Dysregulated transmethylation leading to hepatocellular carcinoma compromises redox homeostasis and glucose formation

Curtis C. Hughey, Freyja D. James, Zhizhang Wang, Mickael Goelzer, David H. Wasserman

The incidence of hepatocellular carcinoma (HCC) is increasing. Dysregulated metabolism is an important contributor to the pathogenesis of cancer. Experimental models suggest that impeding glucose production promotes HCC. The role of liver glycine N-methyltransferase (GNMT) in the relationship between glucose control and HCC is of particular interest. GNMT-null mice develop HCC by eight months of age, suggesting a causal role in tumorigenesis. Hughey et al. studied the relationship of GNMT action and glucose production to HCC formation. The results show that the lack of GNMT reduces glucose production. Reduced glucose production is coupled to impaired NAD+ synthesis and salvage. A decline in NAD+ availability may redirect the flux of glucose precursors to pathways that regulate tumorigenesis.

Objective: The loss of liver glycine N-methyltransferase (GNMT) promotes liver steatosis and the transition to hepatocellular carcinoma (HCC). Previous work showed endogenous glucose production is reduced in GNMT-null mice with gluconeogenic precursors being used in alternative biosynthetic pathways that utilize methyl donors and are linked to tumorigenesis. This metabolic programming occurs before the appearance of HCC in GNMT-null mice. The metabolic physiology that sustains liver tumor formation in GNMT-null mice is unknown. The studies presented here tested the hypothesis that nutrient flux pivots from glucose production to pathways that incorporate and metabolize methyl groups in GNMT-null mice with HCC.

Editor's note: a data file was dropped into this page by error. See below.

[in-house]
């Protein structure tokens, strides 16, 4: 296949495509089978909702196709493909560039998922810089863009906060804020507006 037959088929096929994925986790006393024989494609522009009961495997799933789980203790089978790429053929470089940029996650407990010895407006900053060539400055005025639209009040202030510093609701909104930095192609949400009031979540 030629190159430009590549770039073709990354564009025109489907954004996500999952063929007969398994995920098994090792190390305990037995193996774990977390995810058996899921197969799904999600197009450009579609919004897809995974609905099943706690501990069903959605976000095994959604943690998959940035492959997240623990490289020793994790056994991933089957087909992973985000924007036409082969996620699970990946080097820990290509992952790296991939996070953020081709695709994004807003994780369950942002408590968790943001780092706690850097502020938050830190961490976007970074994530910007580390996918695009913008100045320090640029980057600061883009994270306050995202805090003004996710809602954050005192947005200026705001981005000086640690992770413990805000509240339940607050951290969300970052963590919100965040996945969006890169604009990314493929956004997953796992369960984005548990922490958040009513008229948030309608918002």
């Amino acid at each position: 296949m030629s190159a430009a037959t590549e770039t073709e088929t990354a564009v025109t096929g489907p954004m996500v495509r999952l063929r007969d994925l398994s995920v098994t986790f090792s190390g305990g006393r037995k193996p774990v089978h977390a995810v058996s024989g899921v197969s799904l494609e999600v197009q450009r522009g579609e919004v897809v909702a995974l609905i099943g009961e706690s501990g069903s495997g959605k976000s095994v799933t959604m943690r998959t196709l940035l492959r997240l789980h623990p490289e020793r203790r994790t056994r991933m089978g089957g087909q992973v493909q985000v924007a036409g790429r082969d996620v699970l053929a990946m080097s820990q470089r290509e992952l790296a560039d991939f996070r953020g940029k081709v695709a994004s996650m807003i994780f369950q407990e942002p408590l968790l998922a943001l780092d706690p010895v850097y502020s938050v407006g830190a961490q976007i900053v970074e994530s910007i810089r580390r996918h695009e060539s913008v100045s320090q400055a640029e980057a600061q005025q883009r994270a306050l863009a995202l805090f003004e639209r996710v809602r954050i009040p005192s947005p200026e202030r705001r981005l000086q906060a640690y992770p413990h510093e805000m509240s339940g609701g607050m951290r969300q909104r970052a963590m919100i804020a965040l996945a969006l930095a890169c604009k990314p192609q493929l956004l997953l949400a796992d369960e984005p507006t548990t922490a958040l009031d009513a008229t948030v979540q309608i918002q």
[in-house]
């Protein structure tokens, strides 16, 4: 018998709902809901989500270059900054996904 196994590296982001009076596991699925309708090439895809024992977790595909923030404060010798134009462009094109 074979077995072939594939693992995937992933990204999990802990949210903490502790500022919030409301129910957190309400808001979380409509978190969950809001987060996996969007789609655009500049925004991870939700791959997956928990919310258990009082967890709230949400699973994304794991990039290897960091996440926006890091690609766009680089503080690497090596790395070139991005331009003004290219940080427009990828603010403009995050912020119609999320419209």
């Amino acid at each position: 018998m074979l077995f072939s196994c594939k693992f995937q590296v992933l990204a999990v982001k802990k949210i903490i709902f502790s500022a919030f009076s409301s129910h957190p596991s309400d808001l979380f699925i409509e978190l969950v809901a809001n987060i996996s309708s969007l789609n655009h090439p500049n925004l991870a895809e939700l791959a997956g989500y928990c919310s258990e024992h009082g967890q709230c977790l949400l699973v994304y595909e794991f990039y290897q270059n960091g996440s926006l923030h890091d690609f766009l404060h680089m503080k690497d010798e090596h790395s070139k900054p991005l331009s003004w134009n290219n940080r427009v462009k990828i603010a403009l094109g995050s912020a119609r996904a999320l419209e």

Methods: 2H/13C metabolic flux analysis was performed in conscious, unrestrained mice lacking GNMT to quantify glucose formation and associated nutrient fluxes. Molecular analyses of livers from mice lacking GNMT including metabolomic, immunoblotting, and immunochemistry were completed to fully interpret the nutrient fluxes.

Results: GNMT knockout (KO) mice showed lower blood glucose that was accompanied by a reduction in liver glycogenolysis and gluconeogenesis. NAD+ was lower and the NAD(P)H-to-NAD(P)+ ratio was higher in livers of KO mice. Indices of NAD+ synthesis and catabolism, pentose phosphate pathway flux, and glutathione synthesis were dysregulated in KO mice.

Conclusion: Glucose precursor flux away from glucose formation towards pathways that regulate redox status increase in the liver. Moreover, synthesis and scavenging of NAD+ are both impaired resulting in reduced concentrations. This metabolic program blunts an increase in methyl donor availability, however, biosynthetic pathways underlying HCC are activated.